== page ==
Male arctic ground squirrels go through puberty every year. As if that wasn’t hard enough, now females have the problem too.
Climate change appears to be causing them to emerge from hibernation earlier, according to a paper published Thursday in the journal Science. This matters because it could disrupt the timing of the animals’ mating cycle.
Males usually come out of hibernation earlier than females to prepare for the spring mating season. They need time to reach sexual maturity again each year because their testosterone levels drop sharply during the winter.
Then the female wakes up. But scientists have found that as temperatures rise, female ground squirrels emerge up to 10 days earlier than before. Scientists think this is related to earlier thawing of the soil.
The hibernation mode of the males does not seem to change in the meantime.
“This study suggests that males and females of the same species may respond differently to climate change,” said Helen E. Chmura, a research ecologist with the United States Forest Service who was lead author of the paper. “This could have important implications for reproduction.”
The squirrels’ plight is part of a much bigger crisis. All over the world, wildlife is struggling. On land, the main cause is that humans are taking up too much of the planet and wiping out the biodiversity that was there before. In the oceans, overfishing is a major problem. Climate change makes survival even more difficult.
There are still plenty of arctic ground squirrels in the wild. The International Union for Conservation of Nature classifies them as a species of least concern, meaning they are not threatened or in need of conservation efforts. But the paper says the new hibernation mismatch “has the potential to affect their survival probability”.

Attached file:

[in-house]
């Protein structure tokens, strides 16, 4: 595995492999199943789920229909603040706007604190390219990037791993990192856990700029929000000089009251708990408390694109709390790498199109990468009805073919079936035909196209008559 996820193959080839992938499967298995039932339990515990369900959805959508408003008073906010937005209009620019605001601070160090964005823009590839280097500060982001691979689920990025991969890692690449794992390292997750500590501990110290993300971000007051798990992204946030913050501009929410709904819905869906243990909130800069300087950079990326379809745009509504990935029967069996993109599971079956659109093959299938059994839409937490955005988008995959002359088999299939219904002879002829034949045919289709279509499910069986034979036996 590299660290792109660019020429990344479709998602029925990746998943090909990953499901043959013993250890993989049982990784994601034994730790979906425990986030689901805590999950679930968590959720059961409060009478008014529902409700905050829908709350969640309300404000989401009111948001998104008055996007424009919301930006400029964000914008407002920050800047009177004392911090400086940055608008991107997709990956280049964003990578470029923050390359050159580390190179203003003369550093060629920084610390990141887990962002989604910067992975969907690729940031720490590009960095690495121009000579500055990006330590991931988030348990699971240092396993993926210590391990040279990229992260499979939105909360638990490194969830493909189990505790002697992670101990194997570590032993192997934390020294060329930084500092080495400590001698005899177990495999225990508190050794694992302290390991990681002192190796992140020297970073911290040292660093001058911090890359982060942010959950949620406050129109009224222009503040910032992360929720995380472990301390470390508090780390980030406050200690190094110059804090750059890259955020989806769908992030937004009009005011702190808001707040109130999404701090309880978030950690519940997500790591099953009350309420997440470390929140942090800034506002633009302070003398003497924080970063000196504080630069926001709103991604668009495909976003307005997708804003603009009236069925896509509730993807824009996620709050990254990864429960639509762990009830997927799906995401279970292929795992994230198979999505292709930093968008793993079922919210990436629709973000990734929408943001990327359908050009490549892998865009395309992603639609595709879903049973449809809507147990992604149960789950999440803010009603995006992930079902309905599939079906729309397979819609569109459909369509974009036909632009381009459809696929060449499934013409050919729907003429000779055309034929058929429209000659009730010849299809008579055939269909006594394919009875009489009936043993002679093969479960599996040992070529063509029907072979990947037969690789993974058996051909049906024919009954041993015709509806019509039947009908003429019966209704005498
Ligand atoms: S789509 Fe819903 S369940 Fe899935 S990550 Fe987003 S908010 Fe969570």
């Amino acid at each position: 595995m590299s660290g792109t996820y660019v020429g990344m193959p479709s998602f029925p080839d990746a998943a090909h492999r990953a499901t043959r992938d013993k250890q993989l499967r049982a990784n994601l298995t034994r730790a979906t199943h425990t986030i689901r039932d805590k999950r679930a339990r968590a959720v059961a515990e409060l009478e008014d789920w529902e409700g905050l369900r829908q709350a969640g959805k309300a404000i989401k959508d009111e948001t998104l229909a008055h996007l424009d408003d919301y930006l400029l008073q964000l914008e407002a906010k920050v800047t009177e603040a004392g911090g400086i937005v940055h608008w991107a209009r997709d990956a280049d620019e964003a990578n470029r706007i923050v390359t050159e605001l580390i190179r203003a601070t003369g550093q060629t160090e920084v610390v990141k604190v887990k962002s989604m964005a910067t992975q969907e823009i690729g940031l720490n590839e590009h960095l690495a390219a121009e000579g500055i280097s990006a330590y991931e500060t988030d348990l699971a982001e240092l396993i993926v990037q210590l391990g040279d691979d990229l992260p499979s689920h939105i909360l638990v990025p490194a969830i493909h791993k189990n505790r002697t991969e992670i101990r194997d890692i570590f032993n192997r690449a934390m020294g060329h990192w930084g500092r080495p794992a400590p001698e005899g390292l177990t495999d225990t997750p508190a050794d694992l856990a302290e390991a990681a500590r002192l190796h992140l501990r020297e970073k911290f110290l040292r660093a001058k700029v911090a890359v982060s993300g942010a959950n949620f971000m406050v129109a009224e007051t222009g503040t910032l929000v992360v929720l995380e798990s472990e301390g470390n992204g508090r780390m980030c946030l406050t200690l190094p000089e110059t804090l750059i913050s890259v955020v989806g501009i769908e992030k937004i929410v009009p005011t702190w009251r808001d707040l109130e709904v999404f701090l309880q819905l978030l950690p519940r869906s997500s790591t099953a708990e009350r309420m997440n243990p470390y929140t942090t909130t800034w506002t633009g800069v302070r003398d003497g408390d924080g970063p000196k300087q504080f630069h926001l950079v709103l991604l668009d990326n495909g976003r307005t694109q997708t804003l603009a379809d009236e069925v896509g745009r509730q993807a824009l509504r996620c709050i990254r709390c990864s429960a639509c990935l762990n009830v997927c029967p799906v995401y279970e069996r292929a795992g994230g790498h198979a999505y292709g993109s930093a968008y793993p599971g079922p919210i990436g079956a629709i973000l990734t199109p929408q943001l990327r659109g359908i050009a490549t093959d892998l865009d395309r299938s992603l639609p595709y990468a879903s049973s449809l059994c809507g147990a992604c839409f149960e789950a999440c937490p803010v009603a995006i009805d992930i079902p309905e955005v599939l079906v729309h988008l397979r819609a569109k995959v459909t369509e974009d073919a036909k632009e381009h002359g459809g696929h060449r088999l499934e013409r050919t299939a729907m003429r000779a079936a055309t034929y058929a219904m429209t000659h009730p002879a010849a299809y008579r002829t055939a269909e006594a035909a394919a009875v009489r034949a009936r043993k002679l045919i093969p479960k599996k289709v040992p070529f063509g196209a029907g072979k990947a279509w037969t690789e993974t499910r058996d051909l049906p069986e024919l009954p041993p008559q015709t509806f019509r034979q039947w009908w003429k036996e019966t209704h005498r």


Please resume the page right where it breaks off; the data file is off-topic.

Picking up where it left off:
Any decline in squirrel populations could disrupt the local food web. Almost all arctic predators, from wolves to eagles, rely on them as a food source.
Although the Arctic is warming faster than any other region on Earth, there is relatively little research on how this warming affects animals. This new paper, covering more than 25 years in northern Alaska, is one of the first long-term research projects to provide strong evidence that warming is directly altering the physiological processes of Arctic species.
“This study is quite unusual because it shows that warming has a direct impact on mammals,” said Cory T. Williams, assistant professor at Colorado State University and co-author of the study. “Some people might say, ‘Okay, a 10-day shift in 25 years doesn’t seem that fast.’ But in terms of climate, it’s incredibly fast.”
Arctic ground squirrels may look cute, but males can be very territorial. During the mating season, they get into many fights, some deadly. They have tails, but not long, bushy ones like squirrels found further south. And they make distinctive squeaking sounds that can easily be mistaken for the chirping of a small bird. Some Alaska Natives call them parka squirrels because their fur makes a nice, warm fringe on the hood of their coat.
Scientists have long been interested in their hibernation patterns.
During their long hibernation, squirrels’ body temperature can drop to about 27 degrees Fahrenheit, or roughly minus 3 Celsius, while their resting heart rate drops to as low as three beats per minute. More knowledge about this process could lead to advances in therapeutic hypothermia, a medical treatment in which the body’s temperature is lowered to prevent injury. It is sometimes used after cardiac arrest.
But the most pressing challenge, scientists say, is to manage the changes taking place in the Far North.
“The big gap is in understanding what’s going on in the Arctic in general,” said Dr. Williams. “This study shows why we need long-term projects to understand changes that occur at different levels.”